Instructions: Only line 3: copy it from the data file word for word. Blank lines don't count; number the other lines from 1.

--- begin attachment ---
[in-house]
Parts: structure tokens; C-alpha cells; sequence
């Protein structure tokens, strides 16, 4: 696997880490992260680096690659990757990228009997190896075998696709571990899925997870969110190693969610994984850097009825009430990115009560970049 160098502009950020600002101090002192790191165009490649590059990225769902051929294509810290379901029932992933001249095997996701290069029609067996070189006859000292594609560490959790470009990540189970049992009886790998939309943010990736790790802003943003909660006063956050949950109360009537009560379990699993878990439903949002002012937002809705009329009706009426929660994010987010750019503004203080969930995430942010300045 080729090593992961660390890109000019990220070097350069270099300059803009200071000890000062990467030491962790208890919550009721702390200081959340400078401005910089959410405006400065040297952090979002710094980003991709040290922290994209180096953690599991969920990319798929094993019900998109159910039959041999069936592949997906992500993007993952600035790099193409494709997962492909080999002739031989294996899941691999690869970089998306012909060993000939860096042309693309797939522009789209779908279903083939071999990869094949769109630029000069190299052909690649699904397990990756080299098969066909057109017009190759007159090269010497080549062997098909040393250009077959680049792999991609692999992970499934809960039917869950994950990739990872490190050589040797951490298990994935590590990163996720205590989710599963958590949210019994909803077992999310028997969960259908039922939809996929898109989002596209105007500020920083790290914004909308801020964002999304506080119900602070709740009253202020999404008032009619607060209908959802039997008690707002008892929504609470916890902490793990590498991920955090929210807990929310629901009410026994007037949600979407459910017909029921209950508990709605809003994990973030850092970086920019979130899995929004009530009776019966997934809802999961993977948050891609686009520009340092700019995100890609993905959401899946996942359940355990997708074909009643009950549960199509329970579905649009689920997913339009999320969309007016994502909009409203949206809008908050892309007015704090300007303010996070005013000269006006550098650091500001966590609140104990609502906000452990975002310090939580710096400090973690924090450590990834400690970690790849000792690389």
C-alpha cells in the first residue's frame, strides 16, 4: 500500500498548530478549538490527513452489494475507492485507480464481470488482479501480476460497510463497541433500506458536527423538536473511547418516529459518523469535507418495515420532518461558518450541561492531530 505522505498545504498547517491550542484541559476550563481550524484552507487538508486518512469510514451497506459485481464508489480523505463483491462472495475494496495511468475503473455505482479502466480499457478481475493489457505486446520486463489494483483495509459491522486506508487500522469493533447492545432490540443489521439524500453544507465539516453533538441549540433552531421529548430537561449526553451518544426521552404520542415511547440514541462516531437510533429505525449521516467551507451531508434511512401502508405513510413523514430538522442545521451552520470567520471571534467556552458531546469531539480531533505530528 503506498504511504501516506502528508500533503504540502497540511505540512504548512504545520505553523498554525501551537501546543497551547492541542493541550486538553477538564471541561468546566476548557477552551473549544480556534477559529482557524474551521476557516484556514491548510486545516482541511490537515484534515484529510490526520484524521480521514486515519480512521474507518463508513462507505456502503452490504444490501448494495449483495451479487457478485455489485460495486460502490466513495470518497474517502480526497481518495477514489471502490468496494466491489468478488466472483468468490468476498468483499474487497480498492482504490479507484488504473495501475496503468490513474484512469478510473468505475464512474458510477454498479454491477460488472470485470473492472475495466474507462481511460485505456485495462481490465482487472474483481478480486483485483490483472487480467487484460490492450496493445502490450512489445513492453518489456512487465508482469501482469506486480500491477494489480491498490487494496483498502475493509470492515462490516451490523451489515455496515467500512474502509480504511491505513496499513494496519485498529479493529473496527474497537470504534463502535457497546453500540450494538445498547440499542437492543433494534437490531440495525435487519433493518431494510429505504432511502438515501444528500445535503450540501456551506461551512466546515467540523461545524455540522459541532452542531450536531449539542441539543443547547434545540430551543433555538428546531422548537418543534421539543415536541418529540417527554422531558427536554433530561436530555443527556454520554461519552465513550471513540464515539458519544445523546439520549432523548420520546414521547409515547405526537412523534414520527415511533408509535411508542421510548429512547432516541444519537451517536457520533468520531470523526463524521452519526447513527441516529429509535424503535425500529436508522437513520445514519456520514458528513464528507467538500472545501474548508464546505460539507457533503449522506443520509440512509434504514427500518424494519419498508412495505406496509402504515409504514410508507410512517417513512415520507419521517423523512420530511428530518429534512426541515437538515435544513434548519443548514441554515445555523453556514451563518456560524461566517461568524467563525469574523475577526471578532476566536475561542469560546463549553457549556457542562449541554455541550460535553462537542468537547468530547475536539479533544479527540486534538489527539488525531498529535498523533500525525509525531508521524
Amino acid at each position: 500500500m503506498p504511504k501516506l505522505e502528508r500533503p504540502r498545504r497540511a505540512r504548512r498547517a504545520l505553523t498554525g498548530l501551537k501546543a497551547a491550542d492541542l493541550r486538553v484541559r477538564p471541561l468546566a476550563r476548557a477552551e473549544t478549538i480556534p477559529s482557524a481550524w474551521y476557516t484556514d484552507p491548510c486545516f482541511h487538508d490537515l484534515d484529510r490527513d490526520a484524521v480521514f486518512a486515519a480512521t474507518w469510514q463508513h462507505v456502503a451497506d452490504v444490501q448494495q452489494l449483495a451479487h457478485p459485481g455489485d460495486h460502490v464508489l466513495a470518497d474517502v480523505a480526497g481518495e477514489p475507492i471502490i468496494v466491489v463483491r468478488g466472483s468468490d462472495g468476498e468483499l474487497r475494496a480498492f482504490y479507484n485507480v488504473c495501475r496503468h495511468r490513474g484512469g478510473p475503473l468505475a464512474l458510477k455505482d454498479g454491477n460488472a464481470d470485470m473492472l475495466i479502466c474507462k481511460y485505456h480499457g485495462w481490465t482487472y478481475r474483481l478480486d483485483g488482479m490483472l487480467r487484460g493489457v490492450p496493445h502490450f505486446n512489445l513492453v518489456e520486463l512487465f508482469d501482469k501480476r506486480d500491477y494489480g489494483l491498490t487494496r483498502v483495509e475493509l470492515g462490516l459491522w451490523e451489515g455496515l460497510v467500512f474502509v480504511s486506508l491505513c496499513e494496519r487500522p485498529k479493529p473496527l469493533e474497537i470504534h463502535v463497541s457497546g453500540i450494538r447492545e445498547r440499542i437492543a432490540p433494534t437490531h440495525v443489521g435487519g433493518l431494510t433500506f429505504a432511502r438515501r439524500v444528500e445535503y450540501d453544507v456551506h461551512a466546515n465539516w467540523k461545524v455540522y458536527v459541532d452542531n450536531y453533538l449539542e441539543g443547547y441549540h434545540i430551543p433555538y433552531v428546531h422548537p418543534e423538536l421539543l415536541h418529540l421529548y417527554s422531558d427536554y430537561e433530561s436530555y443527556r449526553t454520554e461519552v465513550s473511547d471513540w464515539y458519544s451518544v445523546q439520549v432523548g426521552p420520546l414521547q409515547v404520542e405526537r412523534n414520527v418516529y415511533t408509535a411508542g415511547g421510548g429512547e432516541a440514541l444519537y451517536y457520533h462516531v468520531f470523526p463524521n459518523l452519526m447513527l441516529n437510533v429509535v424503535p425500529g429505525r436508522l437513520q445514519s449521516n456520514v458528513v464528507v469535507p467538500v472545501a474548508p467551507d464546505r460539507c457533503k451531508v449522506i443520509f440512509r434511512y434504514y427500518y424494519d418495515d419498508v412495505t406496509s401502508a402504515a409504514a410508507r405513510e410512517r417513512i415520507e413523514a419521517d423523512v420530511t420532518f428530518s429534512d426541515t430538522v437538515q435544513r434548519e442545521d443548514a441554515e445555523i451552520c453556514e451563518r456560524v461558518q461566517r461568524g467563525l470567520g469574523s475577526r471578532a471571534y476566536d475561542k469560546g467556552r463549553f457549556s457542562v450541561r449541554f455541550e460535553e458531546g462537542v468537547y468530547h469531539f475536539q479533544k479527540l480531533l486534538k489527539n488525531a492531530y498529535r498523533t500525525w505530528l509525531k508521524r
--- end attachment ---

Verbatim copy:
């Protein structure tokens, strides 16, 4: 696997880490992260680096690659990757990228009997190896075998696709571990899925997870969110190693969610994984850097009825009430990115009560970049 160098502009950020600002101090002192790191165009490649590059990225769902051929294509810290379901029932992933001249095997996701290069029609067996070189006859000292594609560490959790470009990540189970049992009886790998939309943010990736790790802003943003909660006063956050949950109360009537009560379990699993878990439903949002002012937002809705009329009706009426929660994010987010750019503004203080969930995430942010300045 080729090593992961660390890109000019990220070097350069270099300059803009200071000890000062990467030491962790208890919550009721702390200081959340400078401005910089959410405006400065040297952090979002710094980003991709040290922290994209180096953690599991969920990319798929094993019900998109159910039959041999069936592949997906992500993007993952600035790099193409494709997962492909080999002739031989294996899941691999690869970089998306012909060993000939860096042309693309797939522009789209779908279903083939071999990869094949769109630029000069190299052909690649699904397990990756080299098969066909057109017009190759007159090269010497080549062997098909040393250009077959680049792999991609692999992970499934809960039917869950994950990739990872490190050589040797951490298990994935590590990163996720205590989710599963958590949210019994909803077992999310028997969960259908039922939809996929898109989002596209105007500020920083790290914004909308801020964002999304506080119900602070709740009253202020999404008032009619607060209908959802039997008690707002008892929504609470916890902490793990590498991920955090929210807990929310629901009410026994007037949600979407459910017909029921209950508990709605809003994990973030850092970086920019979130899995929004009530009776019966997934809802999961993977948050891609686009520009340092700019995100890609993905959401899946996942359940355990997708074909009643009950549960199509329970579905649009689920997913339009999320969309007016994502909009409203949206809008908050892309007015704090300007303010996070005013000269006006550098650091500001966590609140104990609502906000452990975002310090939580710096400090973690924090450590990834400690970690790849000792690389």